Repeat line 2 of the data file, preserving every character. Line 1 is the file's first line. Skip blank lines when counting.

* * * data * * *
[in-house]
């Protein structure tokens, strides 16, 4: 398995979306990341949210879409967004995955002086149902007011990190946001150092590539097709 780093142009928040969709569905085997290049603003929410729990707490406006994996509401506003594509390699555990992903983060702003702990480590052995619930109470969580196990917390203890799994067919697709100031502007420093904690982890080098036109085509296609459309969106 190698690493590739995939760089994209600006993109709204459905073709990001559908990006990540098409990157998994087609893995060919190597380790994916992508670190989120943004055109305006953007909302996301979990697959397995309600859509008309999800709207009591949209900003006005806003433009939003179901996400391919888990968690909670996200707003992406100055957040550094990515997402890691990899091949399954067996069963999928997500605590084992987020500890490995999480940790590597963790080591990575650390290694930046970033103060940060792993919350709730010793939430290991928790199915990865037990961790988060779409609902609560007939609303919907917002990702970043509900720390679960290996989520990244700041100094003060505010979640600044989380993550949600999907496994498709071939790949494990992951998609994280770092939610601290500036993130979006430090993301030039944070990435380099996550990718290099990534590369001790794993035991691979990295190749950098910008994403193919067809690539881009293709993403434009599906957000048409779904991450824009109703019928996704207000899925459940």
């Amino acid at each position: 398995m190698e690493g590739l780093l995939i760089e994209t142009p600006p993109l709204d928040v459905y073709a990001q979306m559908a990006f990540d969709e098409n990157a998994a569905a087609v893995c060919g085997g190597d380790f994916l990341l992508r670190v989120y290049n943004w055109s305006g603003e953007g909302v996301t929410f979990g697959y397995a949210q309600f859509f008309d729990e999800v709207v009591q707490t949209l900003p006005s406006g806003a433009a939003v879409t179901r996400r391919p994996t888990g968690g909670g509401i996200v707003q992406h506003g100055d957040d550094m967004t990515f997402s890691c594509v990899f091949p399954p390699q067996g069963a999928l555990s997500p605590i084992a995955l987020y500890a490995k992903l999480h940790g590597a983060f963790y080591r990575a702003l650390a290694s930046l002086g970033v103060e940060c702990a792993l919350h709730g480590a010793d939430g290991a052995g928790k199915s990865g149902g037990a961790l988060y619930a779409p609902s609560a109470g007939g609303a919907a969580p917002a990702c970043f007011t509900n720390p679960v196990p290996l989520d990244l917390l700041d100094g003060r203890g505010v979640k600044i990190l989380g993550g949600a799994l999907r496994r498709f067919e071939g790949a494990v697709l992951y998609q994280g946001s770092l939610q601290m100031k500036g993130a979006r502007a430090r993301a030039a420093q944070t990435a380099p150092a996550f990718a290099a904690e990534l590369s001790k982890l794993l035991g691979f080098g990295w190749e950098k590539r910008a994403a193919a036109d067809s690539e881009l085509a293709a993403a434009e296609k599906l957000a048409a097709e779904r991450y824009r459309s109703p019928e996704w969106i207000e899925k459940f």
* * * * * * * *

């Protein structure tokens, strides 16, 4: 398995979306990341949210879409967004995955002086149902007011990190946001150092590539097709 780093142009928040969709569905085997290049603003929410729990707490406006994996509401506003594509390699555990992903983060702003702990480590052995619930109470969580196990917390203890799994067919697709100031502007420093904690982890080098036109085509296609459309969106 190698690493590739995939760089994209600006993109709204459905073709990001559908990006990540098409990157998994087609893995060919190597380790994916992508670190989120943004055109305006953007909302996301979990697959397995309600859509008309999800709207009591949209900003006005806003433009939003179901996400391919888990968690909670996200707003992406100055957040550094990515997402890691990899091949399954067996069963999928997500605590084992987020500890490995999480940790590597963790080591990575650390290694930046970033103060940060792993919350709730010793939430290991928790199915990865037990961790988060779409609902609560007939609303919907917002990702970043509900720390679960290996989520990244700041100094003060505010979640600044989380993550949600999907496994498709071939790949494990992951998609994280770092939610601290500036993130979006430090993301030039944070990435380099996550990718290099990534590369001790794993035991691979990295190749950098910008994403193919067809690539881009293709993403434009599906957000048409779904991450824009109703019928996704207000899925459940």